There's still nothing legal about fake pot
By Staff Report, 30th Space Wing
/ Published January 18, 2012
VANDENBERG AIR FORCE BASE, Calif. -- Products such as Spice, K2, and other marijuana substitutes are illegal to possess and use for military members. This prohibited use is outlined in Air Force Instruction 44-121 and has always been punishable under the Uniform Code of Military Justice.
As of March 1, 2011, the products became off limits for all. The United States Drug Enforcement Agency used its emergency scheduling power Nov. 24, 2010, to put certain chemicals used in making "fake pot" products, such as Spice and K2, on the controlled substance list. This action made it illegal to use, possess, distribute, manufacture, import, export or introduce these substances.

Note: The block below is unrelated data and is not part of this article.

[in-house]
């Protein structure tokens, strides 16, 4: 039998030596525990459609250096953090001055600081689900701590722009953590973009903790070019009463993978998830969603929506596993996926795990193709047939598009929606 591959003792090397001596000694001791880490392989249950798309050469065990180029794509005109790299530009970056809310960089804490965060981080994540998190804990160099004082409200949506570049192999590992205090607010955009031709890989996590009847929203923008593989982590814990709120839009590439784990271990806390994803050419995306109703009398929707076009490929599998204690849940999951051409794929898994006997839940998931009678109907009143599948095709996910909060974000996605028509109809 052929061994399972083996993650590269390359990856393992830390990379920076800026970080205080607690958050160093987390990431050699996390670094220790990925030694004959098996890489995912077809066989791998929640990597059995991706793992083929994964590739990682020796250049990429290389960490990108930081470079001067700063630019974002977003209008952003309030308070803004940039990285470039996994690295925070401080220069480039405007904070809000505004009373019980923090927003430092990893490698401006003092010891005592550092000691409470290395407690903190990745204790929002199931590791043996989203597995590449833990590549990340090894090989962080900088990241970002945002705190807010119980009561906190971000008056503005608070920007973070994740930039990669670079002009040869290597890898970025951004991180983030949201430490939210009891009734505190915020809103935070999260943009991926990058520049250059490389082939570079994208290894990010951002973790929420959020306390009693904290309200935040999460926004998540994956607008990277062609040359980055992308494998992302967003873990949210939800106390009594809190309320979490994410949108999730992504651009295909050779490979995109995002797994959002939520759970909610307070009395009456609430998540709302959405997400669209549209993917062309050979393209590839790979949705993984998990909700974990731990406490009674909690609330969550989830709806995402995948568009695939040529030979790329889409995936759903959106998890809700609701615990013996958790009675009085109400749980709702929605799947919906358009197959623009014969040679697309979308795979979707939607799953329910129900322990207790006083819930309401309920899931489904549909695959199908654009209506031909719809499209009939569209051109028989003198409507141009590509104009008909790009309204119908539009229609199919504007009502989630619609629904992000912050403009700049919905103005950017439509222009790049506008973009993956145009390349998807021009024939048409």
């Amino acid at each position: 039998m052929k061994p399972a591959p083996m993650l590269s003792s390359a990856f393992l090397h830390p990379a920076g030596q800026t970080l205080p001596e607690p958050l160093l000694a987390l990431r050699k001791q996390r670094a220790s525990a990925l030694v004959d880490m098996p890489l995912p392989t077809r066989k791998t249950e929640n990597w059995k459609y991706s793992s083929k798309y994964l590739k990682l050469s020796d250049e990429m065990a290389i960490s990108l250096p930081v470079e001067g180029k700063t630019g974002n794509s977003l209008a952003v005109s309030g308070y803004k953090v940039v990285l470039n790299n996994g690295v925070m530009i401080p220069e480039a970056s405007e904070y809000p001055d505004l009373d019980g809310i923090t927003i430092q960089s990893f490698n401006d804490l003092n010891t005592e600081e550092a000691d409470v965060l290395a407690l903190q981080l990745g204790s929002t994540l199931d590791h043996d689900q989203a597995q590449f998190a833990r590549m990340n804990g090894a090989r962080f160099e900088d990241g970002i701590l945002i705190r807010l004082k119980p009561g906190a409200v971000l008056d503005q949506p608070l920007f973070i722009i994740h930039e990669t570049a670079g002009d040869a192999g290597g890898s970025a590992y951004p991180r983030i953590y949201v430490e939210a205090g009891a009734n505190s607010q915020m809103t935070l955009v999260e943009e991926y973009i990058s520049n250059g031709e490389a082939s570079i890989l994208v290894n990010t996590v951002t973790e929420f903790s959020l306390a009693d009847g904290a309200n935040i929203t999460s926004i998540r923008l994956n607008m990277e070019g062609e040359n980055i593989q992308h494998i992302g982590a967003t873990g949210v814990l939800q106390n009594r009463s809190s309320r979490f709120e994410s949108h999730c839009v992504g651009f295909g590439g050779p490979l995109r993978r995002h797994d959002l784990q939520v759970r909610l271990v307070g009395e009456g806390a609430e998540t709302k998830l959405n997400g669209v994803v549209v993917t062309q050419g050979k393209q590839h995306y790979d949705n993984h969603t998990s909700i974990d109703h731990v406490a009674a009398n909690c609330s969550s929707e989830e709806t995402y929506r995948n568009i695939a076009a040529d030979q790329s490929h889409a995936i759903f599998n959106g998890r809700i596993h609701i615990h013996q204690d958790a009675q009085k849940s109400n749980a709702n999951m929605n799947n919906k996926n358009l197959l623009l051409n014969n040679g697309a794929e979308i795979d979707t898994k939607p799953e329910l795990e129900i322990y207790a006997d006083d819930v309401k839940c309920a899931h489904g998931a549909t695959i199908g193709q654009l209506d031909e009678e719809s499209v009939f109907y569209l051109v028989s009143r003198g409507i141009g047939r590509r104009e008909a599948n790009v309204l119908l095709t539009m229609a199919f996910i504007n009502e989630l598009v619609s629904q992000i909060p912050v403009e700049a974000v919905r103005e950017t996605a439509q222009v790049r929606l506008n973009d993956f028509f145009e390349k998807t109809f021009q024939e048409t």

The popularity of smoking herbal blends is on the rise and some of the chemicals used in these products have not been approved by the Food and Drug Administration for human consumption. Several states have already enacted laws to outlaw these chemicals along with other countries around the world.
These substances are placed in the highest level of controlled substances as Schedule-1drugs. Schedule-1 substances are those that have a high potential for abuse, no currently accepted medical use in the United States and there is a lack of accepted safety for use of the drug.
For more information, call the Legal Office at 805-605-6200.